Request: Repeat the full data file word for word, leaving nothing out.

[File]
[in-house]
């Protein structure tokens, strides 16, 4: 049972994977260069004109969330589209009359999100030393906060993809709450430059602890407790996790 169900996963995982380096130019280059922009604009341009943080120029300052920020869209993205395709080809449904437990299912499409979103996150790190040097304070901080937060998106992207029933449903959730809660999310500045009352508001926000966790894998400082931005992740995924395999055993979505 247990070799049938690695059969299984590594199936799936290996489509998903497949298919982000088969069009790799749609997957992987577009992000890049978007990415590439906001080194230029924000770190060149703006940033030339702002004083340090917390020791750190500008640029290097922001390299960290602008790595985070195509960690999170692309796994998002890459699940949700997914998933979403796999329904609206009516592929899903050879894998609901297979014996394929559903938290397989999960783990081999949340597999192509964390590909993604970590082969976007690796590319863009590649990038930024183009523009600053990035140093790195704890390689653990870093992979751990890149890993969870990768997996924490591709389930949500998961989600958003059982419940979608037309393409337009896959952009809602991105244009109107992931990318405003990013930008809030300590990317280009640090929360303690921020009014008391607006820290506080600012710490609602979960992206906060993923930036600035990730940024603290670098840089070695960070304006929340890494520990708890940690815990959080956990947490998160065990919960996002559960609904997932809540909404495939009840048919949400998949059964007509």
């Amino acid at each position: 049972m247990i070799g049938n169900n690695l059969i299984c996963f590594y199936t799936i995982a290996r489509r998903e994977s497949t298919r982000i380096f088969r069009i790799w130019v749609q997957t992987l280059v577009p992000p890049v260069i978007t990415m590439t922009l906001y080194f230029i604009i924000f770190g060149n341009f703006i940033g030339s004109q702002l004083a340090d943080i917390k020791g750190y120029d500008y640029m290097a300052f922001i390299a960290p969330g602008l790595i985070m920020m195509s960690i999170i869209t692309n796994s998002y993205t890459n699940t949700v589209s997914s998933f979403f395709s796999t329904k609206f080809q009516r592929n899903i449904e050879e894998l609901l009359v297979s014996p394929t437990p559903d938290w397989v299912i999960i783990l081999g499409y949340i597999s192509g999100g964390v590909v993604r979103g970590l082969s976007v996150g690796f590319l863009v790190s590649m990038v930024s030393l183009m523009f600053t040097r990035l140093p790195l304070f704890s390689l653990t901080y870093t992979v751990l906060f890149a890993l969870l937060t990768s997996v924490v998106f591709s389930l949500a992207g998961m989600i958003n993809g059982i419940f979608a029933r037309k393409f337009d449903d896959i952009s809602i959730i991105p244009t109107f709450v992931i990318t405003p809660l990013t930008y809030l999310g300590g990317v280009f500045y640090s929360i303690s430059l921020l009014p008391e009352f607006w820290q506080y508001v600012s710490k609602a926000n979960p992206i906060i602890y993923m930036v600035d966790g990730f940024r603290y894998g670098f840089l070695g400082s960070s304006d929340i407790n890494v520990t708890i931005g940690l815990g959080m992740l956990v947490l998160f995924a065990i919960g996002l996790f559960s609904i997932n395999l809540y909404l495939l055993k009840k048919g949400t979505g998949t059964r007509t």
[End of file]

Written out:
[in-house]
């Protein structure tokens, strides 16, 4: 049972994977260069004109969330589209009359999100030393906060993809709450430059602890407790996790 169900996963995982380096130019280059922009604009341009943080120029300052920020869209993205395709080809449904437990299912499409979103996150790190040097304070901080937060998106992207029933449903959730809660999310500045009352508001926000966790894998400082931005992740995924395999055993979505 247990070799049938690695059969299984590594199936799936290996489509998903497949298919982000088969069009790799749609997957992987577009992000890049978007990415590439906001080194230029924000770190060149703006940033030339702002004083340090917390020791750190500008640029290097922001390299960290602008790595985070195509960690999170692309796994998002890459699940949700997914998933979403796999329904609206009516592929899903050879894998609901297979014996394929559903938290397989999960783990081999949340597999192509964390590909993604970590082969976007690796590319863009590649990038930024183009523009600053990035140093790195704890390689653990870093992979751990890149890993969870990768997996924490591709389930949500998961989600958003059982419940979608037309393409337009896959952009809602991105244009109107992931990318405003990013930008809030300590990317280009640090929360303690921020009014008391607006820290506080600012710490609602979960992206906060993923930036600035990730940024603290670098840089070695960070304006929340890494520990708890940690815990959080956990947490998160065990919960996002559960609904997932809540909404495939009840048919949400998949059964007509």
């Amino acid at each position: 049972m247990i070799g049938n169900n690695l059969i299984c996963f590594y199936t799936i995982a290996r489509r998903e994977s497949t298919r982000i380096f088969r069009i790799w130019v749609q997957t992987l280059v577009p992000p890049v260069i978007t990415m590439t922009l906001y080194f230029i604009i924000f770190g060149n341009f703006i940033g030339s004109q702002l004083a340090d943080i917390k020791g750190y120029d500008y640029m290097a300052f922001i390299a960290p969330g602008l790595i985070m920020m195509s960690i999170i869209t692309n796994s998002y993205t890459n699940t949700v589209s997914s998933f979403f395709s796999t329904k609206f080809q009516r592929n899903i449904e050879e894998l609901l009359v297979s014996p394929t437990p559903d938290w397989v299912i999960i783990l081999g499409y949340i597999s192509g999100g964390v590909v993604r979103g970590l082969s976007v996150g690796f590319l863009v790190s590649m990038v930024s030393l183009m523009f600053t040097r990035l140093p790195l304070f704890s390689l653990t901080y870093t992979v751990l906060f890149a890993l969870l937060t990768s997996v924490v998106f591709s389930l949500a992207g998961m989600i958003n993809g059982i419940f979608a029933r037309k393409f337009d449903d896959i952009s809602i959730i991105p244009t109107f709450v992931i990318t405003p809660l990013t930008y809030l999310g300590g990317v280009f500045y640090s929360i303690s430059l921020l009014p008391e009352f607006w820290q506080y508001v600012s710490k609602a926000n979960p992206i906060i602890y993923m930036v600035d966790g990730f940024r603290y894998g670098f840089l070695g400082s960070s304006d929340i407790n890494v520990t708890i931005g940690l815990g959080m992740l956990v947490l998160f995924a065990i919960g996002l996790f559960s609904i997932n395999l809540y909404l495939l055993k009840k048919g949400t979505g998949t059964r007509t």